Literary Discourse: CAUSATIVE VERB


INTRODUCTION
Many of us have come across many types of verbs throughout our studies of English from nursery to university. Among these verb types are Finite Verb, Non-finite Verb, Linking Verb, Auxiliary Verb, Transitive Verb, and Intransitive Verb. However, little do we know or hear about CAUSATIVE VERB. Ironically, almost all of us use it efficiently, especially when we try to run away from undesirable responsibilities. There is, therefore, the need to discuss the overly used but little known verb.

LEARNING OUTCOMES
By the end of this discussion, fellow learners/readers should be able to maximize their understanding of the:

Definition of Causative Verb
Usage of Causative Verb
DEFINITION
A CAUSATIVE VERB is an action verb that causes another action to happen. It is mostly employed in an attempt to avoid an undesirable responsibility. Examples are make [The President made the minister sack workers], force [Azinpaga forced Kofi to drink alcohol], compel [Intellectual jealousy and hypocrisy compelled me to leave the University College].

USAGE
It is worth mentioning that causative verbs are not only meant to make people avoid taking responsibilities for undesirable happenings. Generally, they are used to indicate the sort of actions that people do not do themselves but allow, ask, or force other people to do. Examples: Permit [Rahi permitted Kataali to enter the room].  Remind [the teacher reminds the students to study hard]. Ask [Marzuq asked Marzuqah to sleep alone].  

THINGS TO NOTE IN CAUSATIVE CONSTRUCTION
It is significant to note that in a causative construction, the subject does not actually do the action of the OPERATIVE VERB but only causes the object to do that action. Let us restate the sentence [Marzuq asked Marzuqah to sleep alone] as an illustration. In this sentence, the subject is MARZUQ, and the object MARZUQAH. The causative verb “ask” causes MARZUQAH to do the action of the operative verb – sleeping alone.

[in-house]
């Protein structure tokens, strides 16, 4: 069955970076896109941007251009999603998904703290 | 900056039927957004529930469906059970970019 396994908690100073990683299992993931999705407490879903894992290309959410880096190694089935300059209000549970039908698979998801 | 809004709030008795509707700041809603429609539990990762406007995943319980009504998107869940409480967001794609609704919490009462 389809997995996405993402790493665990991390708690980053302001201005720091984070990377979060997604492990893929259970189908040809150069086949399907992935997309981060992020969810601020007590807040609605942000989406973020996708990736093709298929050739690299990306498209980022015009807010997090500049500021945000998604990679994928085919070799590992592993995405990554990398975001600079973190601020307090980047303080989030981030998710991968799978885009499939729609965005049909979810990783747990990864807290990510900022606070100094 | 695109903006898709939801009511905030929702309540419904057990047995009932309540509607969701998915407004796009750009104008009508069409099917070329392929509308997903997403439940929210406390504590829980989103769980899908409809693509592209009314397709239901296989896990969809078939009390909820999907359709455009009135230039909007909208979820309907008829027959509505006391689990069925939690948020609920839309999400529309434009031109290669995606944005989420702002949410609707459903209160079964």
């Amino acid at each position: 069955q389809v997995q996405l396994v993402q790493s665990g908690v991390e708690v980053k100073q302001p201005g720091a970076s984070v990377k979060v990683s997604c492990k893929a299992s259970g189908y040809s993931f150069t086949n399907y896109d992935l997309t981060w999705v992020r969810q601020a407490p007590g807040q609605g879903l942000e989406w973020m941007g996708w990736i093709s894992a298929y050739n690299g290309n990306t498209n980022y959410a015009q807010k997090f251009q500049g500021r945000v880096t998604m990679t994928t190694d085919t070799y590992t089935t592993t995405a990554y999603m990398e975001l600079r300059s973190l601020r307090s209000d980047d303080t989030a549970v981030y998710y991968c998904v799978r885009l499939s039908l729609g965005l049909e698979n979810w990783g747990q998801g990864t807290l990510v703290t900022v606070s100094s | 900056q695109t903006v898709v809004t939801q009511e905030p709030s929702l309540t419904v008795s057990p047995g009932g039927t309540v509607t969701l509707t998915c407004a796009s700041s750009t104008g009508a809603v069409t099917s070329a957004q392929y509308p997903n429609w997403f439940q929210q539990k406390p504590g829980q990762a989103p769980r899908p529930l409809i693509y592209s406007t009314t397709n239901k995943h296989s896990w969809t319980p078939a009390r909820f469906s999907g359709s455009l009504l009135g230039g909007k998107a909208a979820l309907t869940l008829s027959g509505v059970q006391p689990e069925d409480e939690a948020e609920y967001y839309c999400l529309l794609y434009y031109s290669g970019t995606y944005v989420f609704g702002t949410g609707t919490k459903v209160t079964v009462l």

COMMON CAUSATIVE VERBS
Among the most commonly used causative verbs are “allow,” “assist,” “convince,” “employ,” “help,” “hire,” “let,” “motivate,” “remind,” “require,” and “urge.” Practically, when used in a sentence, each of these causative verbs is followed by an object (a noun or pronoun) followed by an infinitive. Examples: Allow [Akbar allowed Alhassan Rabiu to attend an NPP youth meeting in Tamale. Assist [Soft Nalung assisted Alhassan Sumani Junior to defect to NDC]. Convince [Rashid Brutus convinced Hanan-Confidence to join CPP]. Employ [The International University College of Guluma (IUCG) employs criminal deception to get accreditation].

Exceptions
There are exceptions to the above pattern of causative construction. Notable among them are constructions in relation to verbs such as “have,” “make,” and “let.” These are followed by a noun or pronoun functioning as an object, but which is not followed by the “to-infinitive.” Rather, the object is followed by the “base-form-infinitive.” This is the infinitive form without the “to.” Examples: Have [Azindoo had the students do the assignment yesterday]. Make [The mischief makers made Kofi drag them to court]. Let [Zangina and his lawyers will let the detractors taste the wrath of contempt of court if they continue the malicious propaganda in the course of the trial].

Conclusion
In conclusion, it is important to observe that past and future tenses in causative construction affect only the CAUSATIVE VERB. The OPERATIVE VERB remains in present simple even if the intended communication is to be expressed in past or future. The above examples illustrate this observation: In the first example, we have “had” as CAUSATIVE VERB and “do” as OPERATIVE VERB. In the second one, there are “made” as CAUSATIVE VERB and “drag” as OPERATIVE VERB. The third sentence contains “will let” as CAUSATIVE VERB and “taste” as OPERATIVE VERB. Fellow learner, thanks for your participation and contribution. Suggestions are always welcome to enhance the quality of this fascinating column. Topics of relative grammatical difficulties could be suggested for discussion.

Allah is the Grammarian-In-Chief!
By Abubakar Mohammed Marzuq Azindoo, Coordinator of Students and University Relations, University of Applied Management (UAM)

Email: azindoo200@gmail.com Tell: 0244755402


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